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RESTful Web Services: A Quick-Start How-to Guide - Part 2

PowerBuilder .NET clients can now enjoy the same service-oriented interoperability as other .NET languages

Part 2 of "RESTful Web Services: A Quick-Start How-To Guide" explores foundational issues in coding RESTful operations, including Basic Authentication and Exception handling. Along the way I'll share with you multiple real-world coding tips and workarounds.

Introduction
As a teenager, one of my favorite TV shows was "The Wild Wild West." The show's description goes like this, "... a 60 minute western action series on CBS that was like no other. Special Agents James West and Artemus Gordon were spies for President Ulysses S. Grant shortly after the civil war. In every other way, they could be easily confused with James Bond of the 20th century. They had a "high-tech" (for its day) railroad car stocked with a compliment of advanced weapons. James West especially seemed to woo every beautiful woman he encountered. The agents' typical mission involved saving the United States from some disaster or from being taken over by some evil genius." Just in case you're curious or are a fan like me, here's a link to the first part of a full episode on YouTube.

What do RESTful services have to do with the Wild Wild West? In my mind, lots. First, there's the "wildness" part. As even a brief comparison between service provider APIs will show you, all RESTful services are not created equal. Each service provider, while loosely conforming to the state representation paradigm, creates requests and responses in formats that suit their individual styles and predilections. The onus for implementing the client side of the service falls on the developer. Then there's the inventive side of things. Just like special agent Artemus Gordon, a RESTful client developer needs gadgets, inventiveness, and a continual awareness that she's dealing with an informal (enemy) specification. Plus, on the PowerBuilder side, there's no direct support for integrating with DataWindow technology (yet), so you'll have to invent ways to get data into and out of a display. There's also a need to protect your app against outside issues by wrapping calls in appropriate try catch blocks to handle possible HTTP exceptions in order to keep your app responsive and stable.

In my opinion, without a formal schema and metadata description support, configuring RESTful state service clients will remain an art. I have to admit that I stumbled many times during experiments while writing this article. I tried calling services whose communication format didn't quite match the generally expected format. One service provider expected parameters to be passed and results returned in line-separated text values in the message body instead of formatting data as XML or JSON. After quite a bit of poking and debugging it became apparent PowerBuilder will only generate and interpret message body content formatted as JSON and XML. There is no way to translate from any other format. All the low-level details are handled internally and there is no way to get inside the message to change the format. Another service provider showed their API in terms of JSON data sets, but after hours of experimentation and a little help from engineering, we discovered that the service needed multipart/form-data with the JSON sent as a form parameter. This is not a supported format. So e caveat emptor, make sure the service provider has a ‘traditional' form of RESTful API. Luckily, I believe most of the ‘big boys' with widely used APIs do.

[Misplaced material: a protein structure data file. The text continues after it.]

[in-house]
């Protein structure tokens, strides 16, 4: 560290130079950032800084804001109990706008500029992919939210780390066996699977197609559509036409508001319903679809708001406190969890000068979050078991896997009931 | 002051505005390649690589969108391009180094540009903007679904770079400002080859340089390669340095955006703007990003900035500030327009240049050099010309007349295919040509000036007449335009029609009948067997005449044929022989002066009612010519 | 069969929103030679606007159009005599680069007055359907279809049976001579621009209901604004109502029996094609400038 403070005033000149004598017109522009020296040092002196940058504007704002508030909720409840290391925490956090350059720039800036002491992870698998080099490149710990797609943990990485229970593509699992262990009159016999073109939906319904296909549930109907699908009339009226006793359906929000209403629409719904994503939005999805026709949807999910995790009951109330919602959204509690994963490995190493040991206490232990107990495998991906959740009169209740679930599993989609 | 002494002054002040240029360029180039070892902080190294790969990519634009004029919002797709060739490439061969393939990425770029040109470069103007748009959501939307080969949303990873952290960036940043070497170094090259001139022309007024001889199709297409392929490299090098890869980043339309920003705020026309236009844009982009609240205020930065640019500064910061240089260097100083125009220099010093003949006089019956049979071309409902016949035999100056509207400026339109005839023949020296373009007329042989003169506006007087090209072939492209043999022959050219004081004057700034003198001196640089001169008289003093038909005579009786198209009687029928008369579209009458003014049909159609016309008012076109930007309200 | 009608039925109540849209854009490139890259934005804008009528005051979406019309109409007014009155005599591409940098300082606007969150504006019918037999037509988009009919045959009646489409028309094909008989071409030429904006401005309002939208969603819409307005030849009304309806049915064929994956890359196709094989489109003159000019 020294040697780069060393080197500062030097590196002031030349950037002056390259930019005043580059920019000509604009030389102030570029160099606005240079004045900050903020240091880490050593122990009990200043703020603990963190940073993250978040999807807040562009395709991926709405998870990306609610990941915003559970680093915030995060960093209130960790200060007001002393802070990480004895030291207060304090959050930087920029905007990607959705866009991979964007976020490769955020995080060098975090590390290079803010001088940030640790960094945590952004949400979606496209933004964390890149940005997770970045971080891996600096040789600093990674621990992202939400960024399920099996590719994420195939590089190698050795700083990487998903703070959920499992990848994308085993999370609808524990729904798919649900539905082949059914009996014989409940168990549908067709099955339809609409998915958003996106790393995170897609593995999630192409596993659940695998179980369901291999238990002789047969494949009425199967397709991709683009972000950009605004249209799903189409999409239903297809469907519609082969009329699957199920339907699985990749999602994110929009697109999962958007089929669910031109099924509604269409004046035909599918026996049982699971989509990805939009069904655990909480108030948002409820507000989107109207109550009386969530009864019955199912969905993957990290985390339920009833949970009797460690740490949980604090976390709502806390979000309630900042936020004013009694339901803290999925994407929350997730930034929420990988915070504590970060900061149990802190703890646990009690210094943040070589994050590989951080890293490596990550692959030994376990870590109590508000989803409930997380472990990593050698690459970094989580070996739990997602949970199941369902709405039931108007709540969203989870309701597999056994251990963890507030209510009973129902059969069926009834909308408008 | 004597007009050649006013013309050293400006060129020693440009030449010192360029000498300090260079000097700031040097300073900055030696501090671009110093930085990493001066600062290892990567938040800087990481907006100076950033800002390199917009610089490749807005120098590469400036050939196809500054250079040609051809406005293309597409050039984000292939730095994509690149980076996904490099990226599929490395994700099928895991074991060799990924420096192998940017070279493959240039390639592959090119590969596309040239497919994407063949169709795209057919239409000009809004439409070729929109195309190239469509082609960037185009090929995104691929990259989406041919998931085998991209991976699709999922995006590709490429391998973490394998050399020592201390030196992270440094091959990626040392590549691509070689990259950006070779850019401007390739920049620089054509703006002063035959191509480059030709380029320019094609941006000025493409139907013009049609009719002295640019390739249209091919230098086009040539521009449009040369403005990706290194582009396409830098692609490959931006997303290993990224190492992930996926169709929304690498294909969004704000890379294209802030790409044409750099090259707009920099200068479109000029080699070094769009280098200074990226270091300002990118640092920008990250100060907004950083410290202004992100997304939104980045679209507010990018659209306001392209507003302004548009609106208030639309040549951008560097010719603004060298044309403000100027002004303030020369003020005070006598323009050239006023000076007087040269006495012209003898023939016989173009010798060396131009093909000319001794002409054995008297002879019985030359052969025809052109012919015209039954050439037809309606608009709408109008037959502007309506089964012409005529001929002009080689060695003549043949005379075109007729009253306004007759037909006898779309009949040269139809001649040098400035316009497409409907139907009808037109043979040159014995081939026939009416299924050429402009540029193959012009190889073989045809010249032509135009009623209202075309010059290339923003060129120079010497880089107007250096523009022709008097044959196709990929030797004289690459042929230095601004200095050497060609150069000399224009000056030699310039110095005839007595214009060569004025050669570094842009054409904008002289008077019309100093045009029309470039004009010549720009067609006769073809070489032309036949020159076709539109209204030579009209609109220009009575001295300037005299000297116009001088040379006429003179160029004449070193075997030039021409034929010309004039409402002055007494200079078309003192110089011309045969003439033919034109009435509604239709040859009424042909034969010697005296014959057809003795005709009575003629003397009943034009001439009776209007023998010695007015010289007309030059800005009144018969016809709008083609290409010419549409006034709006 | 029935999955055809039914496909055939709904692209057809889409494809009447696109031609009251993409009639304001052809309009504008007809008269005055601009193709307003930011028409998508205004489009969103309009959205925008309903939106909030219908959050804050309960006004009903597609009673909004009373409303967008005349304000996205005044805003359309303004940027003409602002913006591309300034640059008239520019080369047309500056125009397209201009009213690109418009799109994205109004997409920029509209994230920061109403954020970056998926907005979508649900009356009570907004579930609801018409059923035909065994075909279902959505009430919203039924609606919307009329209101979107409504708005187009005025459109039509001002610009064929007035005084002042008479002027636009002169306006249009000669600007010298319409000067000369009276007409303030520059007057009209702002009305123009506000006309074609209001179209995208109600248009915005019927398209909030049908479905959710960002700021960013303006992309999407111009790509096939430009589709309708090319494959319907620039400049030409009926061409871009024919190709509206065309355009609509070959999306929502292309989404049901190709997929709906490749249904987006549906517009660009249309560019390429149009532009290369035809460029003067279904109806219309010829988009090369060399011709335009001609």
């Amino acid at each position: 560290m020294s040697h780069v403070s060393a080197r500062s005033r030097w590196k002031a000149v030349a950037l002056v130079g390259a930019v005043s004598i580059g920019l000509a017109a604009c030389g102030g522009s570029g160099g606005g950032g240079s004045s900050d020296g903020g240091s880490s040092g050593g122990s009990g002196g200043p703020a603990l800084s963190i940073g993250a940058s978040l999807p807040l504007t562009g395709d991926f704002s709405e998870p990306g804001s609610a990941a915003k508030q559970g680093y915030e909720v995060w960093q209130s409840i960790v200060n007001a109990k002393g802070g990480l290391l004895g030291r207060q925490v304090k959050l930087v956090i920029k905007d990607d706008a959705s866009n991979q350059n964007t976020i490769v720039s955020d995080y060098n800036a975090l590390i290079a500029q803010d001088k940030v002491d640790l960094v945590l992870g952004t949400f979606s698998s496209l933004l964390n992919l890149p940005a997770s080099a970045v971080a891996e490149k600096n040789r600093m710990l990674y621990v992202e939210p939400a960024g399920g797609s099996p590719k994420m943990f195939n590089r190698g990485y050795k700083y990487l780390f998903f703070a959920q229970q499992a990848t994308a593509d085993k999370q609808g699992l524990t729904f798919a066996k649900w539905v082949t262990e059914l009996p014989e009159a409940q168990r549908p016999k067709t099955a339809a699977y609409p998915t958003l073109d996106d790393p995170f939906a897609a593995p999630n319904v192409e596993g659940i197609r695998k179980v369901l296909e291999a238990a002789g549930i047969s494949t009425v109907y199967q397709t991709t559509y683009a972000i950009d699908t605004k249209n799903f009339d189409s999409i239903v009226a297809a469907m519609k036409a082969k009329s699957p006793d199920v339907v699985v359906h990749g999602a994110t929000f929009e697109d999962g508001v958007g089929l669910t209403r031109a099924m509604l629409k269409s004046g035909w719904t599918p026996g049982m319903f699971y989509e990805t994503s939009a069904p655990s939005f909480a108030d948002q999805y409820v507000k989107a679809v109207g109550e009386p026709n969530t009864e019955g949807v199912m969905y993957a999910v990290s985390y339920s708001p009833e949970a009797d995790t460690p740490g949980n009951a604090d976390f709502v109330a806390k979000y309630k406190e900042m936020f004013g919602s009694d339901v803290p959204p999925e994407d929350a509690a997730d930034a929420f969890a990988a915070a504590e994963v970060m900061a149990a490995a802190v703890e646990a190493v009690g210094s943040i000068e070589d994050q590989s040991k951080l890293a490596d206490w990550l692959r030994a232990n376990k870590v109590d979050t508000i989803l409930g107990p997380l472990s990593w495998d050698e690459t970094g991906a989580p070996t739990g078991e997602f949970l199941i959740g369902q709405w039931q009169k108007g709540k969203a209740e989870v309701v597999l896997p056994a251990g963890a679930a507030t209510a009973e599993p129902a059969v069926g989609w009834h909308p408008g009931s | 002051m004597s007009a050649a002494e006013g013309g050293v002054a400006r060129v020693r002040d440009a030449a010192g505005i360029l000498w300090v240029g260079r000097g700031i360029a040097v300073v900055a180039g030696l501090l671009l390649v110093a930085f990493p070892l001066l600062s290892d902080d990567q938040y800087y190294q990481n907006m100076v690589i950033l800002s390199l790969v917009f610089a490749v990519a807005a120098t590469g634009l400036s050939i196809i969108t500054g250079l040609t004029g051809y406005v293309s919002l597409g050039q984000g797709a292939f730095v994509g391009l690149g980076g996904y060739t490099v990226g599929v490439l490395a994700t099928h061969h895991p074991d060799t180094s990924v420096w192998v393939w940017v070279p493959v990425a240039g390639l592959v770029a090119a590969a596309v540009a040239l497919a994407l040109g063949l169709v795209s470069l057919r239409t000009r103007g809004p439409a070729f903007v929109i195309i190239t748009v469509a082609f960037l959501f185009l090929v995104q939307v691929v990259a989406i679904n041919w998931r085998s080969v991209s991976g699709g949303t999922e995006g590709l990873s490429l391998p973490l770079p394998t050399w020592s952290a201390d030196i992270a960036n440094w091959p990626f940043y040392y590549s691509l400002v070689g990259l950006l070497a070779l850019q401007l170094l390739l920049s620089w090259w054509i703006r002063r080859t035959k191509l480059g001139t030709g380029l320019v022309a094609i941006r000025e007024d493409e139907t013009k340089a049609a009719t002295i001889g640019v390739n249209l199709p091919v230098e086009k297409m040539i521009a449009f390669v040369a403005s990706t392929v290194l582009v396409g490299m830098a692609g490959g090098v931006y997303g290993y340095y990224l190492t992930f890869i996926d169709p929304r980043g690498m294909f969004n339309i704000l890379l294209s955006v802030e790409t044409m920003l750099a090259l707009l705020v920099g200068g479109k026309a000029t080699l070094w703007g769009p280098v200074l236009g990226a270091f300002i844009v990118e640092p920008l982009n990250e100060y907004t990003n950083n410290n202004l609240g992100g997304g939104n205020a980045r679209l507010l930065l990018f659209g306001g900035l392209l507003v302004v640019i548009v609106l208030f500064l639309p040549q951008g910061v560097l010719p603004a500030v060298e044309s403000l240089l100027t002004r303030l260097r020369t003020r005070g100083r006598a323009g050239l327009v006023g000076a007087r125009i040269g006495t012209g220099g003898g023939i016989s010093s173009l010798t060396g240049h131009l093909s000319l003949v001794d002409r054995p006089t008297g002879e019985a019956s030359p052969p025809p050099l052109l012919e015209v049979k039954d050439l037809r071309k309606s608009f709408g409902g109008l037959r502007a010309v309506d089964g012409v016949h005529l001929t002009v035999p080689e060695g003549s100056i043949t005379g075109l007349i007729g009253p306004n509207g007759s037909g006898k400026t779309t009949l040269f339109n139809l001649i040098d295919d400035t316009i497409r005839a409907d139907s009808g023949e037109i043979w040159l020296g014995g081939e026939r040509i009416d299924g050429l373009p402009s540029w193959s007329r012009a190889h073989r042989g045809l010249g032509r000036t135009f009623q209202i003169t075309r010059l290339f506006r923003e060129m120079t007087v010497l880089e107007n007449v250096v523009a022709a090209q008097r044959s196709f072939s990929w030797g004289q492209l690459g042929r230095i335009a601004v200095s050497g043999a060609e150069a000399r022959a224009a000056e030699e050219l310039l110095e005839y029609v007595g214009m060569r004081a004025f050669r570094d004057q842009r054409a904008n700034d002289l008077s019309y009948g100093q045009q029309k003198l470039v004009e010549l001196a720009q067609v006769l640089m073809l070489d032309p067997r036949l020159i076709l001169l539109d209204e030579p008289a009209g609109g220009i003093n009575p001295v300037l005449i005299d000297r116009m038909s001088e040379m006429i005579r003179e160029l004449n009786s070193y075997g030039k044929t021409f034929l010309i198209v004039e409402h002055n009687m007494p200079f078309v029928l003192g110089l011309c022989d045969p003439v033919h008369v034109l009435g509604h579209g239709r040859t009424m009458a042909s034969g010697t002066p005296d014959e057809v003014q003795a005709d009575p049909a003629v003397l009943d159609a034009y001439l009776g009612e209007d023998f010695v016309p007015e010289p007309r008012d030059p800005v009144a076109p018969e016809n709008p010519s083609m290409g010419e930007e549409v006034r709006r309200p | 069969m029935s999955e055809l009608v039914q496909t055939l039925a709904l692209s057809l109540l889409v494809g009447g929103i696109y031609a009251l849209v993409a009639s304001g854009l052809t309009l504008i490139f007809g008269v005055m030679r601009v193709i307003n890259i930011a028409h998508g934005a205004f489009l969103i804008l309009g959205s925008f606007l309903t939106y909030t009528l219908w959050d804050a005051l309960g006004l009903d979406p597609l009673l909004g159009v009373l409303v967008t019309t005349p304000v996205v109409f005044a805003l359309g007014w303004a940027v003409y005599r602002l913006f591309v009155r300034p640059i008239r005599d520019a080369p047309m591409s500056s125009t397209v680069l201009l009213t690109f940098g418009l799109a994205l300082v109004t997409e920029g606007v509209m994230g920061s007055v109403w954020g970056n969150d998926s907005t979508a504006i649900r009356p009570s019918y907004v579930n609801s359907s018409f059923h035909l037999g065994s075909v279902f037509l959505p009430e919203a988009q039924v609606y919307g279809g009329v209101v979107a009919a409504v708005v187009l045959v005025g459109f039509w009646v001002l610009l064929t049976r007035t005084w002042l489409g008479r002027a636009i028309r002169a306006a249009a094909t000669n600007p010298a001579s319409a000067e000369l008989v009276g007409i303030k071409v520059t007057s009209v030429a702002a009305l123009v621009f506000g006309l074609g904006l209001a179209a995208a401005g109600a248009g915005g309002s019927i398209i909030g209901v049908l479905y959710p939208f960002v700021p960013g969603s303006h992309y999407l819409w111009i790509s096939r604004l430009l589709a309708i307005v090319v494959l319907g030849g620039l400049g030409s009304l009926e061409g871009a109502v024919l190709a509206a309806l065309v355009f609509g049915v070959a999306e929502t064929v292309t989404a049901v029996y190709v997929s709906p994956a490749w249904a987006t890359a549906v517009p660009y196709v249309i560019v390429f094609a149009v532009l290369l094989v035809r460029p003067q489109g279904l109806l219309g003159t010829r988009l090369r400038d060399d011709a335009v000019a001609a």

Oh, Those Project Objects!
Before getting into details, a few words about RESTful project objects and generated code. RESTful project objects are designed to be like single shot Derringer pistols; fire one shot, then you have to reload. Each project object is capable of generating one proxy object for one method, period. That means if you are interacting with multiple web methods (GET, POST, PUT and DELETE) you're going to have multiple proxy objects. In addition, each operation, depending on its type, can have up to two referenced .NET value objects, one for the request and one for the response. One nice thing I noticed is that if multiple services rely on the same parameter sets, you can reuse referenced value objects instead of generating superfluous carbon copies. Figure 1 shows how you'd configure the project painter to reference an already-generated assembly. Each reference object is placed in its own assembly inside an identically named namespace. Unfortunately it seems like you can't have multiple value objects in a single assembly or namespace. Figure 2 shows how reference object assemblies appear in the Solution Explorer. Figure 3 shows you the wizard view when choosing an existing value object assembly.

Figure 1: Reusing an already referenced assembly

Figure 2: Referenced object in Solution Explorer

Figure 3: Wizard View: Choosing and existing assembly